Once used by the Rhodesian military during the 1970s Bush War, a large number of old Mercedes Benz and Bedford lorries were auctioned to the public soon after being deemed obsolete on the creation of an independent Zimbabwean state in 1980. More than 40 years on, the lorries are being used by sand poachers under the cover of darkness or on discreet routes during the day.
These huge and sturdy lorries are commonly known among the locals as ‘Zvipoko Zvemajecha’ meaning ‘Sand Ghosts’. This is because they move around especially at night with no number plates as they are not registered through the Central Vehicle Registry (CVR). They use quiet roads during the day to avoid confrontation with traffic police and the Vehicle Inspection Department (VID). Some call them ‘Zvimarumhanhanha’ meaning ‘scary objects’ meant to tease and scare children.
The monstrous lorries have acquired many names over time and let us not forget the current younger generation who have called them the ‘RongTenz’, after a horror film ‘Wrong Turn’. This is a testament that the lorries have engaged many generations and have stood the test of time.
“I’ve not seen a truck as durable and as strong as this Bedford in my life. My father used it to raise us and now I’m doing the same to fend for my own children. Sad thing is I can’t register it formally through CVR because they were decommissioned and can never pass road worthiness”, said Sydney Chokureva.
Thirty-year-old father of two, Chokureva told 7Dnews, “We are discreet because authorities will not allow us to operate our trucks in this state. But because of hardships, we are forced to make a living from ferrying sand and sometimes building materials.”
The lorries are mainly used to deliver river and pit sand by sand poachers because they are very cheap and legally registered lorry owners and drivers would not want to be involved in the poaching scams. The Environmental Management Authority (EMA) in conjunction with the police, impose punitive fines on the offenders to discourage poaching and the operating of ‘ghost’ lorries.
Robson Movondo, provincial manager for EMA Harare said “Sand poachers have damaged more than 100 hectares of land through digging out pit sand, sometimes to depths of about four metres, in the Mabvuku township area.
“This presents a saddening drowning hazard to the young schoolchildren who during the rainy season unsuspectingly fall into these traps or attempt to have fun swimming. Several cases have been reported to the local police, but the poachers continue playing cat and mouse with authorities,” Movondo said.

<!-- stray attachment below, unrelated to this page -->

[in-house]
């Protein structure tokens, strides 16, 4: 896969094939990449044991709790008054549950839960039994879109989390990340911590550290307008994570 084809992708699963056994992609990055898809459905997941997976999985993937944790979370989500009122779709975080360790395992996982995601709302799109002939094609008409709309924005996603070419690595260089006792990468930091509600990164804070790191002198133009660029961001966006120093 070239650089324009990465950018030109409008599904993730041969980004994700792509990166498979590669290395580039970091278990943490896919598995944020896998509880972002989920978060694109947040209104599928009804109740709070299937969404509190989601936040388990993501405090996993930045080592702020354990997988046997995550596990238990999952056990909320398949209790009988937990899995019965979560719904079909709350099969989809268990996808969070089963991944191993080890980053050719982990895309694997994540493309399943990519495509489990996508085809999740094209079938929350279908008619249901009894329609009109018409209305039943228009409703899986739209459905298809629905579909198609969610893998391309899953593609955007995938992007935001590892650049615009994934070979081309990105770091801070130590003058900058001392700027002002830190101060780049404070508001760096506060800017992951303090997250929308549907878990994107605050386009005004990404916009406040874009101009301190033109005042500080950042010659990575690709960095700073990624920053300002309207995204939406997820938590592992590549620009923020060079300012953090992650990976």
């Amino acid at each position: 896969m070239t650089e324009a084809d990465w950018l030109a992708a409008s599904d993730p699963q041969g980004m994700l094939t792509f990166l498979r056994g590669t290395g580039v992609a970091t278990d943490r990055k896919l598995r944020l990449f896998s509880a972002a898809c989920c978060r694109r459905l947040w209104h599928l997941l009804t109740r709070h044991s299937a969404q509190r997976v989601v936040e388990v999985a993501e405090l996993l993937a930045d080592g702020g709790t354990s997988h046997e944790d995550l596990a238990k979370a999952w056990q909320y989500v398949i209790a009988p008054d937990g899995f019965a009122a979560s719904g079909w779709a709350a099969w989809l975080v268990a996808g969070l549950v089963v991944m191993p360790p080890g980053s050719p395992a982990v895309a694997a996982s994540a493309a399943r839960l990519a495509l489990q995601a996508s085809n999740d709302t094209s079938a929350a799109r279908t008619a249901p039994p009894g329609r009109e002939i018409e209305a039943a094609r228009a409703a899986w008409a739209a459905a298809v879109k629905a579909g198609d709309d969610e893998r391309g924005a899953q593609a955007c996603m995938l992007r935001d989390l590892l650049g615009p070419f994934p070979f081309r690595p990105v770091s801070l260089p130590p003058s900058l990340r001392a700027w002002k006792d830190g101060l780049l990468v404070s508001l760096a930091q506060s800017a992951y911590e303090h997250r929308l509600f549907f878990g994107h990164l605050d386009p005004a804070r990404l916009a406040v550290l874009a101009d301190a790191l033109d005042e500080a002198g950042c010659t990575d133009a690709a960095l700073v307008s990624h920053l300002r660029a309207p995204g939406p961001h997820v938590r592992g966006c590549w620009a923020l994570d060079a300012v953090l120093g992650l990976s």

It is not difficult for anyone to find ‘Zvipoko Zvemajecha’ in most of Harare’s high-density suburbs like Chitungwiza, Kuwadzana, Mabvuku and Dzivarasekwa. They are usually parked at the periphery of the residential suburbs at scrapyards where you find them neatly parked as if they are part of a vintage display for visitors. Their owners walk around close to the lorries and sit under trees playing cards or gambling as they wait for customers.
There are no spare parts available anymore, so most of the repairs on them are shortcuts and bypasses. Many of these Zvipoko do not use conventional fuel tanks because they are destroyed by rust. Instead they tie 20 litre plastic containers inside the bonnet with a pipe that goes straight into the engine.
‘RongTenz’ drivers always have an assistant who jumps off the back of the lorry to place a stone under the tyre to stop the vehicle, because they have no brakes. The brakes often fail, causing fatalities on the roads.
One wonders how much longer the ‘RongTenz’ will survive. Wear and tear do not seem to render these smoky, noisy and scary objects obsolete fast enough. They never drive through the high-density suburbs without experiencing a band of young children jeering and making fun of their shabby, rundown appearance. Perhaps because they are ghosts, they will continue to survive until an exorcist comes along.